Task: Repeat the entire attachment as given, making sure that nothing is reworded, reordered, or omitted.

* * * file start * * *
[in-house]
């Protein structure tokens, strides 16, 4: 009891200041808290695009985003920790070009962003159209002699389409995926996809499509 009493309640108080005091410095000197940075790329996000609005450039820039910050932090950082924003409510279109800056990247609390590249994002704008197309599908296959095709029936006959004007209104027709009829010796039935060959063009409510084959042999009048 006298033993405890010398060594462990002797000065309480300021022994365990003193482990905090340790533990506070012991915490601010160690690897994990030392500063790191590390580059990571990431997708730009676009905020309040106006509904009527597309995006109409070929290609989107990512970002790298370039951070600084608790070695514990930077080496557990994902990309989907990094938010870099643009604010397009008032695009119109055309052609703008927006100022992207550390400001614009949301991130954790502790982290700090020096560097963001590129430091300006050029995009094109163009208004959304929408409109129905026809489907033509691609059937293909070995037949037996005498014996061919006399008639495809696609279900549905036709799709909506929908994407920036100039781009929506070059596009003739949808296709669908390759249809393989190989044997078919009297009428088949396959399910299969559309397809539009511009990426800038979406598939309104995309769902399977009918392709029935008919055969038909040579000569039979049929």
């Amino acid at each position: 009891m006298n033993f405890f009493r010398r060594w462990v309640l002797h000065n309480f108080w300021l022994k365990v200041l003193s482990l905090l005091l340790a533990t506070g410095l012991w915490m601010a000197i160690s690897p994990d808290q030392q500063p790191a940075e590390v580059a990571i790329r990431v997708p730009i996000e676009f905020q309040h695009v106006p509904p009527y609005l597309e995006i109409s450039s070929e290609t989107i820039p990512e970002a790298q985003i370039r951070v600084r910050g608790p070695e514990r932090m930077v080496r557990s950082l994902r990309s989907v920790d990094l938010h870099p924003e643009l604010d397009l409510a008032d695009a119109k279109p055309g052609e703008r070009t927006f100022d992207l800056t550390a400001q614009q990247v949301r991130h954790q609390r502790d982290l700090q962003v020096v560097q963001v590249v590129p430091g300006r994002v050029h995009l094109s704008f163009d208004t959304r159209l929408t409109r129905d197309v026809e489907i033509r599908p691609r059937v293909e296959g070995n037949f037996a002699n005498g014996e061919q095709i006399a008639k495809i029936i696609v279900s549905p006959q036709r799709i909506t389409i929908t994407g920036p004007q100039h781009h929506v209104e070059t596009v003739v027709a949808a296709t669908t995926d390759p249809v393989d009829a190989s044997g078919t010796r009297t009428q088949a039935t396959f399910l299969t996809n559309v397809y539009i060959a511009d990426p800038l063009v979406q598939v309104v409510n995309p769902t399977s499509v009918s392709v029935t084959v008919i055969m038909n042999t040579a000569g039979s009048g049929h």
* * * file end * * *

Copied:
[in-house]
């Protein structure tokens, strides 16, 4: 009891200041808290695009985003920790070009962003159209002699389409995926996809499509 009493309640108080005091410095000197940075790329996000609005450039820039910050932090950082924003409510279109800056990247609390590249994002704008197309599908296959095709029936006959004007209104027709009829010796039935060959063009409510084959042999009048 006298033993405890010398060594462990002797000065309480300021022994365990003193482990905090340790533990506070012991915490601010160690690897994990030392500063790191590390580059990571990431997708730009676009905020309040106006509904009527597309995006109409070929290609989107990512970002790298370039951070600084608790070695514990930077080496557990994902990309989907990094938010870099643009604010397009008032695009119109055309052609703008927006100022992207550390400001614009949301991130954790502790982290700090020096560097963001590129430091300006050029995009094109163009208004959304929408409109129905026809489907033509691609059937293909070995037949037996005498014996061919006399008639495809696609279900549905036709799709909506929908994407920036100039781009929506070059596009003739949808296709669908390759249809393989190989044997078919009297009428088949396959399910299969559309397809539009511009990426800038979406598939309104995309769902399977009918392709029935008919055969038909040579000569039979049929």
């Amino acid at each position: 009891m006298n033993f405890f009493r010398r060594w462990v309640l002797h000065n309480f108080w300021l022994k365990v200041l003193s482990l905090l005091l340790a533990t506070g410095l012991w915490m601010a000197i160690s690897p994990d808290q030392q500063p790191a940075e590390v580059a990571i790329r990431v997708p730009i996000e676009f905020q309040h695009v106006p509904p009527y609005l597309e995006i109409s450039s070929e290609t989107i820039p990512e970002a790298q985003i370039r951070v600084r910050g608790p070695e514990r932090m930077v080496r557990s950082l994902r990309s989907v920790d990094l938010h870099p924003e643009l604010d397009l409510a008032d695009a119109k279109p055309g052609e703008r070009t927006f100022d992207l800056t550390a400001q614009q990247v949301r991130h954790q609390r502790d982290l700090q962003v020096v560097q963001v590249v590129p430091g300006r994002v050029h995009l094109s704008f163009d208004t959304r159209l929408t409109r129905d197309v026809e489907i033509r599908p691609r059937v293909e296959g070995n037949f037996a002699n005498g014996e061919q095709i006399a008639k495809i029936i696609v279900s549905p006959q036709r799709i909506t389409i929908t994407g920036p004007q100039h781009h929506v209104e070059t596009v003739v027709a949808a296709t669908t995926d390759p249809v393989d009829a190989s044997g078919t010796r009297t009428q088949a039935t396959f399910l299969t996809n559309v397809y539009i060959a511009d990426p800038l063009v979406q598939v309104v409510n995309p769902t399977s499509v009918s392709v029935t084959v008919i055969m038909n042999t040579a000569g039979s009048g049929h």